Last year, Google gave us a taste of Project Soli, an effort to deliver radar-powered finger gesture control to wearables. Today, we got a closer look at how it could be implemented in real products, starting with a customized LG Urbane smartwatch. Google reps were able to control the watch simply by holding their fingers in front of it. As they moved closer, even more options opened up. As they moved away, the standard watch face returned. It's just a demo right now, but Soli could solve the problem of controlling smart devices with tiny screens (or with no screens at all).
"We've developed a vision where the hand is the only controller you need," said Ivan Poupyrev, a technical program lead at Google's Advanced Technology and Projects (ATAP) group. "One moment it's a virtual dial, or slider, or a button." Basically, Google is trying to create a whole new gesture language for every device in your home.
After rolling out a Project Soli alpha developer kit last year, Google selected 60 developers from a pool of 180 applicants to show off how their implementations. One group used Soli to used it to identify materials like copper, while another used it for 3D imaging. The coolest experiment, though, was using it as an in-car remote control. Imagine using gesture controls in your car by just having to raise your fingers from the steering wheel a bit.
While Google's initial Soli dev kit worked, it was a bit of a pain. Lawyers made the Soli group put a warning on the back of the kits, because they drew an insane amount of power. They also had to be connected to powerful desktops to work. Over the past year, Google set about refining Soli's design so it can be implemented anywhere.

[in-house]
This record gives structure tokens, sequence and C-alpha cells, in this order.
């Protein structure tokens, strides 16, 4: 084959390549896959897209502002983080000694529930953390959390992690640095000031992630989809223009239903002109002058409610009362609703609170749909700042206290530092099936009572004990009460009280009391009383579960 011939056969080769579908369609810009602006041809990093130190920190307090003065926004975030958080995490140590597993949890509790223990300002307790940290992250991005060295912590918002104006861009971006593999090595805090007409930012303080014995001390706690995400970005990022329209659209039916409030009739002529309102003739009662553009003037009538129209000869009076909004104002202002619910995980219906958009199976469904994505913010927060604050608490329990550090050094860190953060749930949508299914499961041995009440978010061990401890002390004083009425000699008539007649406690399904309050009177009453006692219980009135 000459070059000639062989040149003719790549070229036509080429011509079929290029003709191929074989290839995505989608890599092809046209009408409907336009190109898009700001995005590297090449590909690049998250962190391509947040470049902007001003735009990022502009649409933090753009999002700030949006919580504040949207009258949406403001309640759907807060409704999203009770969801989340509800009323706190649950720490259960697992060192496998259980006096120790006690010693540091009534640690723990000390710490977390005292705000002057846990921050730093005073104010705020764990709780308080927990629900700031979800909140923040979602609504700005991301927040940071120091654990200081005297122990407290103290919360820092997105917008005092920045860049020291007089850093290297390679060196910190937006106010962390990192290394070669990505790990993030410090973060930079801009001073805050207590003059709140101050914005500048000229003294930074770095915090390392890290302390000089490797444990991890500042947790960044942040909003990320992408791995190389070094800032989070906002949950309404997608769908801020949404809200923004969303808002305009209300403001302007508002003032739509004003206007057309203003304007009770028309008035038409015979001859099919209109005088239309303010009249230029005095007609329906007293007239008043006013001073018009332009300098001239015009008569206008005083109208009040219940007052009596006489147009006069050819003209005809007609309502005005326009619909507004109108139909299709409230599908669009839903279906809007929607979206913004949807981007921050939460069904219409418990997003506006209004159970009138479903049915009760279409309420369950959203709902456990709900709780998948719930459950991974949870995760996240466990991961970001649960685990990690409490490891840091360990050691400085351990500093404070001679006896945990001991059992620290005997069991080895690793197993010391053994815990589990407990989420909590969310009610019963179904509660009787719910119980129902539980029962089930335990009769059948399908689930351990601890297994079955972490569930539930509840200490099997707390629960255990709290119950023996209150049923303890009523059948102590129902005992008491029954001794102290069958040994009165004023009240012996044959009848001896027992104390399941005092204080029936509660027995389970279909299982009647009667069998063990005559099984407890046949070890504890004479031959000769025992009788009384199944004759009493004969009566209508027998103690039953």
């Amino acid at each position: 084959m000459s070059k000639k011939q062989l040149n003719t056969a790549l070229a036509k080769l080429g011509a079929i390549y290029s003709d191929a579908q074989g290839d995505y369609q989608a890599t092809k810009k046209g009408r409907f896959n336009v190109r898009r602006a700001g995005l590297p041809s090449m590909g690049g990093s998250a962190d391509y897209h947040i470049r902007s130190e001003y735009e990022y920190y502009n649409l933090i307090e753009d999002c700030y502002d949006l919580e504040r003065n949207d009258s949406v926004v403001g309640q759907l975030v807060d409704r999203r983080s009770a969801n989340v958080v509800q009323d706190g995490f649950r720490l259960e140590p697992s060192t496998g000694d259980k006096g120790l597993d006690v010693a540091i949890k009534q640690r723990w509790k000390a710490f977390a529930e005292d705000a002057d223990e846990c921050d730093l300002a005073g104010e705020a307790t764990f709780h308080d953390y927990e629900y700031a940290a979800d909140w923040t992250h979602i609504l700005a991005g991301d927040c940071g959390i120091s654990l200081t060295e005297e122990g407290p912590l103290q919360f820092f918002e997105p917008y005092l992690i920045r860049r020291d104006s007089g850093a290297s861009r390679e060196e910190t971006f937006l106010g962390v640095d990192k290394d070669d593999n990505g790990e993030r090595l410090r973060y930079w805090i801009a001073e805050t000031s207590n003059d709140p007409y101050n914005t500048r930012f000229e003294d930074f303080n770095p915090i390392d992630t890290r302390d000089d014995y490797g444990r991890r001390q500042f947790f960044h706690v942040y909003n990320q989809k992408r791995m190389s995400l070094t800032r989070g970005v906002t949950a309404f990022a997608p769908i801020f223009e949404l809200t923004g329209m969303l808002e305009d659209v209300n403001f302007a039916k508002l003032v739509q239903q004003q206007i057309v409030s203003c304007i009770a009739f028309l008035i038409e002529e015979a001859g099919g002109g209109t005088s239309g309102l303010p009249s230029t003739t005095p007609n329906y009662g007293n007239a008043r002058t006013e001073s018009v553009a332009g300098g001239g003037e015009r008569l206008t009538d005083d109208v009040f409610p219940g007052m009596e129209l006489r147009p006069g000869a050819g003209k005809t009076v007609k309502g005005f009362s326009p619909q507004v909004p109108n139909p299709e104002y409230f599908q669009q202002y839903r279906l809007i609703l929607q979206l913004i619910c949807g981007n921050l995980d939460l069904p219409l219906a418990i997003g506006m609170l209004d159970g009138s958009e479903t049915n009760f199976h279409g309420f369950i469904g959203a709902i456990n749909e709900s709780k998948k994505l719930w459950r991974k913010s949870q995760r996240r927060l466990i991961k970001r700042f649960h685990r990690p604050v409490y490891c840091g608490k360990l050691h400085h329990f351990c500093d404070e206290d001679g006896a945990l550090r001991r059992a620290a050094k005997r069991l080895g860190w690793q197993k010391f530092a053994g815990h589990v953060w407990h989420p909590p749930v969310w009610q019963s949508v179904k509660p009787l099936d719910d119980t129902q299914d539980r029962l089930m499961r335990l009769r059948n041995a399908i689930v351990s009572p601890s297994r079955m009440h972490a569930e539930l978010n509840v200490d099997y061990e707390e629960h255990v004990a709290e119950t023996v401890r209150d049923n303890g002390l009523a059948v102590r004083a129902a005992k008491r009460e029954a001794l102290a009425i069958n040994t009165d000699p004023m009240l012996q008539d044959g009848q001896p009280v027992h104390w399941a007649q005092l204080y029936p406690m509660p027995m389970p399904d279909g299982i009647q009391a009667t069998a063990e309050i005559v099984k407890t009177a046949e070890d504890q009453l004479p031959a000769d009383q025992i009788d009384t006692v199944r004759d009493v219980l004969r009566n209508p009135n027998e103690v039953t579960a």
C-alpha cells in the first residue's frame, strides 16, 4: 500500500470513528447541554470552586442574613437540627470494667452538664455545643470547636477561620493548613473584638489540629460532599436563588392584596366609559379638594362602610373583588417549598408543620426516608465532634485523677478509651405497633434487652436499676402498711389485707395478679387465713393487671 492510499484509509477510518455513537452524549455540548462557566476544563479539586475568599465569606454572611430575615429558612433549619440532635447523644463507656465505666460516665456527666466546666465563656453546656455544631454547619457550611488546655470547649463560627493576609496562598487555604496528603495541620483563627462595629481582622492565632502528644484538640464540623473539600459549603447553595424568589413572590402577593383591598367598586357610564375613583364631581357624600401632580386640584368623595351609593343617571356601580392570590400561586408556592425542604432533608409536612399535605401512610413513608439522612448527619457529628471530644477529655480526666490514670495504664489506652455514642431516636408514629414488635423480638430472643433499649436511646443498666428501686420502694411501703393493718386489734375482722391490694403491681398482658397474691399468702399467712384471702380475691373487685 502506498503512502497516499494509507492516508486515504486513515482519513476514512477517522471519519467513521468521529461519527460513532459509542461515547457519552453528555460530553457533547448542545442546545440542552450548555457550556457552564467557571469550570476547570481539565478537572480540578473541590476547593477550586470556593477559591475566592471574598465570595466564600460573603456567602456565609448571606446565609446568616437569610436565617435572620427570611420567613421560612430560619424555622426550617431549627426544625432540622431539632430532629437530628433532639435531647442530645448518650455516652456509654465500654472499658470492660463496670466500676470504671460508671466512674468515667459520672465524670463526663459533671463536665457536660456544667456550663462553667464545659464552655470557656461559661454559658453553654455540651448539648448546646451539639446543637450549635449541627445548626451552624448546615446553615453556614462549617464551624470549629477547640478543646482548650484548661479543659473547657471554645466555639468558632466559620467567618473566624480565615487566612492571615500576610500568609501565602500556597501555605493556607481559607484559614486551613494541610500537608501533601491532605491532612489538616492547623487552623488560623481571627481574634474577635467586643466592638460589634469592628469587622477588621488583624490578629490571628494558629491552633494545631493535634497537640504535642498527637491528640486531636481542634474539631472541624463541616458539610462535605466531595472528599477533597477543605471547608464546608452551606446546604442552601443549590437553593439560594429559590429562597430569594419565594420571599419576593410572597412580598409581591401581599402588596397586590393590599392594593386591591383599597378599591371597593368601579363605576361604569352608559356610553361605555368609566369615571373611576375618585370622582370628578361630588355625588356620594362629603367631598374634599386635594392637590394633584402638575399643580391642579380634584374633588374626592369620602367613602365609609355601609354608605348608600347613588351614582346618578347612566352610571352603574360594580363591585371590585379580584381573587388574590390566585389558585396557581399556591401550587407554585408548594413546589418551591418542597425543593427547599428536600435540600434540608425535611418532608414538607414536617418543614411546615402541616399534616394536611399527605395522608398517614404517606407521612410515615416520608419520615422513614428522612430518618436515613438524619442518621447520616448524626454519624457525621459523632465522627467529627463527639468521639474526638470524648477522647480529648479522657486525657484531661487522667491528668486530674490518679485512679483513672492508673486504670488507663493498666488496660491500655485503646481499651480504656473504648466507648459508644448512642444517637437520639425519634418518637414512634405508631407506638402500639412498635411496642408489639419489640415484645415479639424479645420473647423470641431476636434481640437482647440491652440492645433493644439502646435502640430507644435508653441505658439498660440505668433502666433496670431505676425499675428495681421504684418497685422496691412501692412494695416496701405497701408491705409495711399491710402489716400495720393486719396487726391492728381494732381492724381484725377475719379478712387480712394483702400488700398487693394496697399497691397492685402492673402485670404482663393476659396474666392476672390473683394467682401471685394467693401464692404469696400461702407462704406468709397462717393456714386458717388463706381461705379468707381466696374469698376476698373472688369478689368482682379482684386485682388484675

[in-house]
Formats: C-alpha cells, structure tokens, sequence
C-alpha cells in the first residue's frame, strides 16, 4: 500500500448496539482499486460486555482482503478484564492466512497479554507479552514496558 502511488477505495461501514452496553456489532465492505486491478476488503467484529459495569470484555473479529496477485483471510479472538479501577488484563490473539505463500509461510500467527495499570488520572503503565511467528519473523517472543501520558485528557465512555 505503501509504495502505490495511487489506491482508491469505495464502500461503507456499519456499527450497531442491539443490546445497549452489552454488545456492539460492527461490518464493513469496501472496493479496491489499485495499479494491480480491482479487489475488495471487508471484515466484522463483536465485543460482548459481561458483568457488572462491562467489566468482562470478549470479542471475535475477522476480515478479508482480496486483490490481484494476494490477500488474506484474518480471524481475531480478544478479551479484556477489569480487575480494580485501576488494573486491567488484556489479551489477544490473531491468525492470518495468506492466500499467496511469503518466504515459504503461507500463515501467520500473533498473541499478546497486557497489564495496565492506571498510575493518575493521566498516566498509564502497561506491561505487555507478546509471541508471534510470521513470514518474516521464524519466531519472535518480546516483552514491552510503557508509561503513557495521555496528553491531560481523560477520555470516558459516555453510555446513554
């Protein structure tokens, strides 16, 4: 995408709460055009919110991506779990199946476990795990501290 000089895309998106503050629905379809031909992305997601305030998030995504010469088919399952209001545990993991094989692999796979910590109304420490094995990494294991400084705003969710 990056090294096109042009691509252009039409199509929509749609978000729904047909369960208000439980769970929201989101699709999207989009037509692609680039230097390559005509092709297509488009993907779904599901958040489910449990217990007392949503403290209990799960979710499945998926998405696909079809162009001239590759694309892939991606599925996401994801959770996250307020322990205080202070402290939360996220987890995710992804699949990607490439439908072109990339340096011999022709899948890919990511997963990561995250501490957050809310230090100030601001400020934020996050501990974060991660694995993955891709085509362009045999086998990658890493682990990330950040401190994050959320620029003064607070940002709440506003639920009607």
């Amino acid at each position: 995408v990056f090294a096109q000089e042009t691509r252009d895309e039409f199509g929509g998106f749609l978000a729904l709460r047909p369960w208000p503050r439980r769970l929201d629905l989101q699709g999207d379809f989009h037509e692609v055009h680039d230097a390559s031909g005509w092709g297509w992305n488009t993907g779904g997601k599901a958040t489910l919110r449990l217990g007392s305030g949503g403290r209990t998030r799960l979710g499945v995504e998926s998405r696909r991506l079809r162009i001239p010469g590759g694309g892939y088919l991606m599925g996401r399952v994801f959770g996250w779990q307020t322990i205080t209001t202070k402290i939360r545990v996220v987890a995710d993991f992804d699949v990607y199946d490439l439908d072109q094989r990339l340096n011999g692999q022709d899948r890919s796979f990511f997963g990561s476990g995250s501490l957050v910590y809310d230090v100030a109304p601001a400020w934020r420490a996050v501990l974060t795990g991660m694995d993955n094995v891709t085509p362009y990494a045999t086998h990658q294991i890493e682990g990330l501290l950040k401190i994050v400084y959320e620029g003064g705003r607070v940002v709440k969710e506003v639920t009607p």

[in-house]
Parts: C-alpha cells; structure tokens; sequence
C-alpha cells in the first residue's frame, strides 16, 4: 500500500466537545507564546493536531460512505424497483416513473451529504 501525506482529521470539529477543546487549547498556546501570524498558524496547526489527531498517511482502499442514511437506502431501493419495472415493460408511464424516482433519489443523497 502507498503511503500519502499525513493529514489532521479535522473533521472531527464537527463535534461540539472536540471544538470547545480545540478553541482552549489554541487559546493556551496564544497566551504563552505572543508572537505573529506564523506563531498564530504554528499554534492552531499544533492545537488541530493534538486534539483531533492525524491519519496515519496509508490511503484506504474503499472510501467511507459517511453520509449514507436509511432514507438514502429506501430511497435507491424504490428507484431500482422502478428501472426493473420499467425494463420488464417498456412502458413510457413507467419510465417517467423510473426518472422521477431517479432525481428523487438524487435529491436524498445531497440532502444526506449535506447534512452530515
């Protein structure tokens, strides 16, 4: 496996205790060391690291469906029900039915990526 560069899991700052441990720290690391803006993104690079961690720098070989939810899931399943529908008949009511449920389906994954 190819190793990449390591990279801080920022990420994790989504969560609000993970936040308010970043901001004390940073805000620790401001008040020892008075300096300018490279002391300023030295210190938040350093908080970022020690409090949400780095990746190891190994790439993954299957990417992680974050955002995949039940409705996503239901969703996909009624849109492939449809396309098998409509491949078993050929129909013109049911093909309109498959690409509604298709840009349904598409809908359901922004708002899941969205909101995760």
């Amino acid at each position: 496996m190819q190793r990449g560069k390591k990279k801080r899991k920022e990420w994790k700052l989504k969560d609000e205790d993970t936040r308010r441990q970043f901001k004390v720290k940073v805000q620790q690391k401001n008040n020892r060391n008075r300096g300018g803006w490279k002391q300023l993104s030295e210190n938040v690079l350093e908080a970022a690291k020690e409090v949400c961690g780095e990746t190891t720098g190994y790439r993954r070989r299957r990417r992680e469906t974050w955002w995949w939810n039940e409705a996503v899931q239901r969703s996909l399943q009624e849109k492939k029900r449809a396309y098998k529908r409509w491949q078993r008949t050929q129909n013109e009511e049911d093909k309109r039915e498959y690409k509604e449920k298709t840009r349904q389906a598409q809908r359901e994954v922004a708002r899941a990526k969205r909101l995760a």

"If you can make something work on a smartwatch, you can make it run any way you want," Poupyrev said.
Together with Infineon, Google reduced Soli's power consumption 22x, from 1.2 watts to 0.054 watts. They were able to make it run on standard mobile chips like Qualcomm's Snapdragon 400 and a recent Intel Atom chip by optimizing their code by 256x. And despite those tweaks, Soli still managed an 18,000 FPS radar rate.
Google initially had the Soli chip on the watchband of the LG Urbane, but that still looked pretty clunky. With some help from LG, they were able to fit it into a small area right below its screen. What's really intriguing is the fine amount of control Soli's gestures were able to detect -- it can even tell when you're rubbing your fingers together.
The Soli team also implemented its technology in a JBL speaker, which recognized larger finger and hand gestures. It lit up as someone's hand drew near, and it was able to skip tracks with a simple thumbs-up gesture. It's an example of how Soli could be used to control smart home devices from afar, without touching them.
So what's next for Soli? We can expect to see more experimental implementations over time. And next year, Google will roll out a beta version of the Soli dev kit, which looks significantly smaller than what devs have today. It'll be a while until this technology reaches typical consumer products, but Google's progress over the past year is impressive all the same.
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